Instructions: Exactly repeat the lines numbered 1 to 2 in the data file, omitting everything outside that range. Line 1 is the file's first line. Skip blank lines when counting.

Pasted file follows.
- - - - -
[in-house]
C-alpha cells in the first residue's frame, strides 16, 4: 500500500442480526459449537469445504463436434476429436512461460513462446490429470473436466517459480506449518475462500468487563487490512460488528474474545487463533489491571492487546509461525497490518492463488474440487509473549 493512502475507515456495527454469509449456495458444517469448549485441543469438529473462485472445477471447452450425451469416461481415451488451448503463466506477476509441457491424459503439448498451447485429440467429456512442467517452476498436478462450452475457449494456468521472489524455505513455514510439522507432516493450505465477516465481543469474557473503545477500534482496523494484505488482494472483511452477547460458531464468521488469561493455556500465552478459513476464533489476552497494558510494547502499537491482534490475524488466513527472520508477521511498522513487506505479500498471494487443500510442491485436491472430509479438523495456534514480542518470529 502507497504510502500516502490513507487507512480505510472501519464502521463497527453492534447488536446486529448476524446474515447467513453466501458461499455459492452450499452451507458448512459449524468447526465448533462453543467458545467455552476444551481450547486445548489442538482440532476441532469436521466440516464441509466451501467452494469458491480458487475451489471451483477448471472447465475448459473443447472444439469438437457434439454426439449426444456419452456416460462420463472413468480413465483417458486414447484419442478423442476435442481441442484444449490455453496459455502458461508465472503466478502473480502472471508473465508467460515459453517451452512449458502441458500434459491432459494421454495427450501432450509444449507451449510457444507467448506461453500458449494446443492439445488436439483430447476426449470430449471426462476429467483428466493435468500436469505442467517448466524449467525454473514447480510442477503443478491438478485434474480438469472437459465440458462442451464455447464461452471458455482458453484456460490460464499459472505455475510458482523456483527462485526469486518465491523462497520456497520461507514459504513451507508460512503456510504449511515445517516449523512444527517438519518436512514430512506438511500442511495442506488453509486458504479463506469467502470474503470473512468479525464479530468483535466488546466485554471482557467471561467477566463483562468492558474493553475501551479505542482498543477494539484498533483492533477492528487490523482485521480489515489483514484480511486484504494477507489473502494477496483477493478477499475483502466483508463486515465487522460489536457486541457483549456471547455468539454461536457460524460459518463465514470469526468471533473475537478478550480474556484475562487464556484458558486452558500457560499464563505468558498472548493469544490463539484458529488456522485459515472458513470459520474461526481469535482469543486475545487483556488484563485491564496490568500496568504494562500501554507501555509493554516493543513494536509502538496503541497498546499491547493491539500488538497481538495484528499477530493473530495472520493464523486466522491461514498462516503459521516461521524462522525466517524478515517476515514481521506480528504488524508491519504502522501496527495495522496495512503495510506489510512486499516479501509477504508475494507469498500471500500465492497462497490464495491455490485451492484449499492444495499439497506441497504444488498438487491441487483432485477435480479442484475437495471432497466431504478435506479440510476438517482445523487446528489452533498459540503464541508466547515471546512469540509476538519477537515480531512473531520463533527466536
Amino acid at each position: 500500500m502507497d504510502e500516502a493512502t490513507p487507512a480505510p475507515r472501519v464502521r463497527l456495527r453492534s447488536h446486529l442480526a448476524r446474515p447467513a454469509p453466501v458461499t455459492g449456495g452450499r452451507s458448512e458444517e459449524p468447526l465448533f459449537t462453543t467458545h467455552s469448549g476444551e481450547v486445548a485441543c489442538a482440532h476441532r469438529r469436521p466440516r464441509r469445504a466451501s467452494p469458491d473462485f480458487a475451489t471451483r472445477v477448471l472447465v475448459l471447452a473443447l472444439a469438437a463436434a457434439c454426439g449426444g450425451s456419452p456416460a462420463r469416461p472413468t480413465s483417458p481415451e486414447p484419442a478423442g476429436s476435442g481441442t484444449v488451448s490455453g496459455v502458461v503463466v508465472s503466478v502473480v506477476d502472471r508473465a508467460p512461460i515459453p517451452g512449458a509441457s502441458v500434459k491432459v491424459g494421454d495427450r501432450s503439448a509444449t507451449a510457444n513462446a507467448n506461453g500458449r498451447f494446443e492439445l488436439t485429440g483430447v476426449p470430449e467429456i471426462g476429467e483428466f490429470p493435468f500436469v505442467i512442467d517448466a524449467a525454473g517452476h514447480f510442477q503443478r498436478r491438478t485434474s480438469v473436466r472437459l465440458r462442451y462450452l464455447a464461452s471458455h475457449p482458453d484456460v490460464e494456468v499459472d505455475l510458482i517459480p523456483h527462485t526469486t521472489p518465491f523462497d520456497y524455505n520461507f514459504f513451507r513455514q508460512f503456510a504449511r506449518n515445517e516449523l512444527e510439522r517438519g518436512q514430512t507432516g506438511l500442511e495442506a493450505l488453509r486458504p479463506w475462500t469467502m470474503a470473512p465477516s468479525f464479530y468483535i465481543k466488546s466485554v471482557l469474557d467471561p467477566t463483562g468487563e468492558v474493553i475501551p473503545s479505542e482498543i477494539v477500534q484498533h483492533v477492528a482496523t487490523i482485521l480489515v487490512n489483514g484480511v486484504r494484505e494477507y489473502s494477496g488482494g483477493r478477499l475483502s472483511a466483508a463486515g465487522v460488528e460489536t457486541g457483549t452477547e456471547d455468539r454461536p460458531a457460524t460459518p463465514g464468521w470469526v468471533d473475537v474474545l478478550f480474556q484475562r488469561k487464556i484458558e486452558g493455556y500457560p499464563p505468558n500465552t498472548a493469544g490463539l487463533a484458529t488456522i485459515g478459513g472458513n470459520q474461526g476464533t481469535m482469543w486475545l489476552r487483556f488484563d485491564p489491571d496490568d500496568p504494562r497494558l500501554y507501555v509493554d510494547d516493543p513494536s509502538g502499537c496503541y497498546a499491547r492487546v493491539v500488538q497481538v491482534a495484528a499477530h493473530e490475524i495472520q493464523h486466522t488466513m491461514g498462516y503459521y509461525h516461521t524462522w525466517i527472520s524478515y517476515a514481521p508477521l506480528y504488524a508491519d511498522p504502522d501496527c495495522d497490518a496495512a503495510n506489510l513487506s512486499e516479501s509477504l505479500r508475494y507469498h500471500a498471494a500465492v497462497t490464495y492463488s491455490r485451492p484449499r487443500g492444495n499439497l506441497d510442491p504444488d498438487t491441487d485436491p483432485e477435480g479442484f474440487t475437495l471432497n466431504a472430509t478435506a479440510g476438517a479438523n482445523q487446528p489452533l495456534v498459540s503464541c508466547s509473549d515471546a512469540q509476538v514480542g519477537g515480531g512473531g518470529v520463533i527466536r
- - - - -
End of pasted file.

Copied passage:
[in-house]
C-alpha cells in the first residue's frame, strides 16, 4: 500500500442480526459449537469445504463436434476429436512461460513462446490429470473436466517459480506449518475462500468487563487490512460488528474474545487463533489491571492487546509461525497490518492463488474440487509473549 493512502475507515456495527454469509449456495458444517469448549485441543469438529473462485472445477471447452450425451469416461481415451488451448503463466506477476509441457491424459503439448498451447485429440467429456512442467517452476498436478462450452475457449494456468521472489524455505513455514510439522507432516493450505465477516465481543469474557473503545477500534482496523494484505488482494472483511452477547460458531464468521488469561493455556500465552478459513476464533489476552497494558510494547502499537491482534490475524488466513527472520508477521511498522513487506505479500498471494487443500510442491485436491472430509479438523495456534514480542518470529 502507497504510502500516502490513507487507512480505510472501519464502521463497527453492534447488536446486529448476524446474515447467513453466501458461499455459492452450499452451507458448512459449524468447526465448533462453543467458545467455552476444551481450547486445548489442538482440532476441532469436521466440516464441509466451501467452494469458491480458487475451489471451483477448471472447465475448459473443447472444439469438437457434439454426439449426444456419452456416460462420463472413468480413465483417458486414447484419442478423442476435442481441442484444449490455453496459455502458461508465472503466478502473480502472471508473465508467460515459453517451452512449458502441458500434459491432459494421454495427450501432450509444449507451449510457444507467448506461453500458449494446443492439445488436439483430447476426449470430449471426462476429467483428466493435468500436469505442467517448466524449467525454473514447480510442477503443478491438478485434474480438469472437459465440458462442451464455447464461452471458455482458453484456460490460464499459472505455475510458482523456483527462485526469486518465491523462497520456497520461507514459504513451507508460512503456510504449511515445517516449523512444527517438519518436512514430512506438511500442511495442506488453509486458504479463506469467502470474503470473512468479525464479530468483535466488546466485554471482557467471561467477566463483562468492558474493553475501551479505542482498543477494539484498533483492533477492528487490523482485521480489515489483514484480511486484504494477507489473502494477496483477493478477499475483502466483508463486515465487522460489536457486541457483549456471547455468539454461536457460524460459518463465514470469526468471533473475537478478550480474556484475562487464556484458558486452558500457560499464563505468558498472548493469544490463539484458529488456522485459515472458513470459520474461526481469535482469543486475545487483556488484563485491564496490568500496568504494562500501554507501555509493554516493543513494536509502538496503541497498546499491547493491539500488538497481538495484528499477530493473530495472520493464523486466522491461514498462516503459521516461521524462522525466517524478515517476515514481521506480528504488524508491519504502522501496527495495522496495512503495510506489510512486499516479501509477504508475494507469498500471500500465492497462497490464495491455490485451492484449499492444495499439497506441497504444488498438487491441487483432485477435480479442484475437495471432497466431504478435506479440510476438517482445523487446528489452533498459540503464541508466547515471546512469540509476538519477537515480531512473531520463533527466536